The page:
Yakezie Member Post – Frugal Confessions Thumbnail

There’s a lot you can learn about yourself, your ambitions, and life in general while shoveling manure. And I shoveled a lot of it while growing up on a dairy farm in the rolling hills of Lancaster, PA. From the time I could walk I was out in the barn helping my father and siblings with the cows. Our whole lives revolved around the twice-per-day milkings, the yearly harvests, the milk check, and… a whole lot of manure. Being a farmer was hard work, there was a social stigma involved, and while food was always on the table, there was not a lot of extra cash to go around. But the experience was invaluable.

My Frugal Roots

Our farm was (and still is) located minutes from the heart of Amish Country. Living within a culture that values hard work, truth above all else, God, community, and frugality has been such a grounding force in my life. It is simply not in my genetic makeup to waste resources or money and a lot of the time I find it difficult to relax without feeling a sense of guilt (I could be commenting, writing, hanging the laundry, de-icing the freezer, planning out the next ten years of my life…you get the point).

While I fully embraced frugality, I knew that I also wanted something more. It was one thing to not waste the resources and money you were given, but why did this mean that you always had to say “No” to the things and experiences that you wanted? This inspired my personal philosophy which I coined as Frugal Decadence or the art of enjoying the many pleasures and luxuries of life at a fraction of the cost others will pay, with the idea being that life is too short to deny yourself and too long to spend all of your money right now.

It was fortunate for me that I learned the lessons of frugality early, as it became a very valuable lesson almost directly down the road.

Being Laid-Off: Frugal Confessions is Born

You can have a poor crop year and barely be keeping your head above water while darting the creditor sharks…but at least your fate is all your own. A valuable lesson I learned within the last few years is that if you are not self-employed, then your financial wellbeing is in the hands of another person. In 2008 I found myself laid off from my second post-college job. Thankfully I was not penniless as I had built up a comfortable reserve of cash, but I was shocked nonetheless (especially since this was my second post-college job…and my second lay-off).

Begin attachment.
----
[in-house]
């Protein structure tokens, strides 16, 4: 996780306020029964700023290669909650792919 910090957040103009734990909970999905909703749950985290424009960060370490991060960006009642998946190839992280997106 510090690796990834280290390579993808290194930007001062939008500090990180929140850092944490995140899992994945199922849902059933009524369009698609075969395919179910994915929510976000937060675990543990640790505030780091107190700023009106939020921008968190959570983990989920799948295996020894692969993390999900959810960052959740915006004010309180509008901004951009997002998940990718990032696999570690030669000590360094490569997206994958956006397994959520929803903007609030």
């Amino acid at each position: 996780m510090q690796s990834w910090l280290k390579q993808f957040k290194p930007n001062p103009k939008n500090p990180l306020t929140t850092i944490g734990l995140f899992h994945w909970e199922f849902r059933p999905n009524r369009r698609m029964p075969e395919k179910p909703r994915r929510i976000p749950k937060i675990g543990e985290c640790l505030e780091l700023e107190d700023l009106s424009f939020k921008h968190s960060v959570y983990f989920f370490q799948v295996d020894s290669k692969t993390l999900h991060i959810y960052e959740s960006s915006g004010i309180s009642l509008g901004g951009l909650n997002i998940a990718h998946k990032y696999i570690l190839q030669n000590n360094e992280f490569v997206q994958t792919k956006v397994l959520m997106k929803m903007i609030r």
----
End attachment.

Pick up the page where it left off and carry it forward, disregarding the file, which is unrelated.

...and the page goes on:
From the time I was in third grade onwards, I had always wanted to be a writer. But being paid to write seemed like a pipe dream and though I was published several times with pay, I did not think it was something I could pursue as a real career. However, the lay-off in 2008 afforded me all the time and energy I needed to pursue writing seriously, and I came up with a column called Frugal Confessions. I wrote six sample columns and submitted them to various newspapers, but I was met with rejection from each one (though some wrote me back saying that I was very close, leaving me with hope).

Around the same time I found a new job/new career as an Environmental Investigator for the state of Texas, and a friend I met there put me in touch with someone at the Houston Chronicle. My contact informed me that anyone could start a blog on their website. I was reluctant to put myself out there with hundreds of other bloggers, but it seemed like there was no other choice, and I had high hopes that someone would see my talent and pull me up out of the “commons” so that I could realize my dream of becoming a real writer. After a few months I became a featured blogger, and several months after that, the Mom Houston website snatched me up.

I decided to start my personal blog a few months after starting at the Chronicle because I honestly did not know which could make me more money, where I would find more readers, and which format would be more suitable. While my content largely overlaps for each blog, my audiences are very different at the newspaper versus my private blog and I am finding purpose in operating both at the same time.

Frugal Confessions and the Yakezie Network

Crystal from Budgeting in the Fun Stuff was my first introduction to the Yakezie Network. She was an avid commenter on my blog, and eventually began her own. After checking it out a few times I noticed the Yakezie badge. In the meantime I got married, and so the Yakezie Network was put into the back of my mind while I focused on my personal life. When I came back from our honeymoon in April, I had a lot more time on my hands to get serious about my blogging. I began to take notice her Alexa ranking went from the millions to the hundred thousands and so on, and decided to give it a shot… I have never looked back!

Yakezie has been an amazing journey for me thus far (thank you to everyone here!). I have learned about page ranks, Alexa ranks, plugins, the fact that a solid community of like-minded individuals (and non-like minded individuals) can exist over the internet, attracting advertisers, and what a valuable asset I have in my Houston Chronicle blog. While my Alexa ranking has stagnated around 225,000 for my private blog, I have high hopes for the future.

Some ways that I have found to promote others is through a themed weekly article roundup on my private blog, retweeting, and commenting. For the future, I hope to become a larger presence in the forums, comment on others’ blogs more often, and promote both the network as well as personal blogs on my Houston Chronicle website.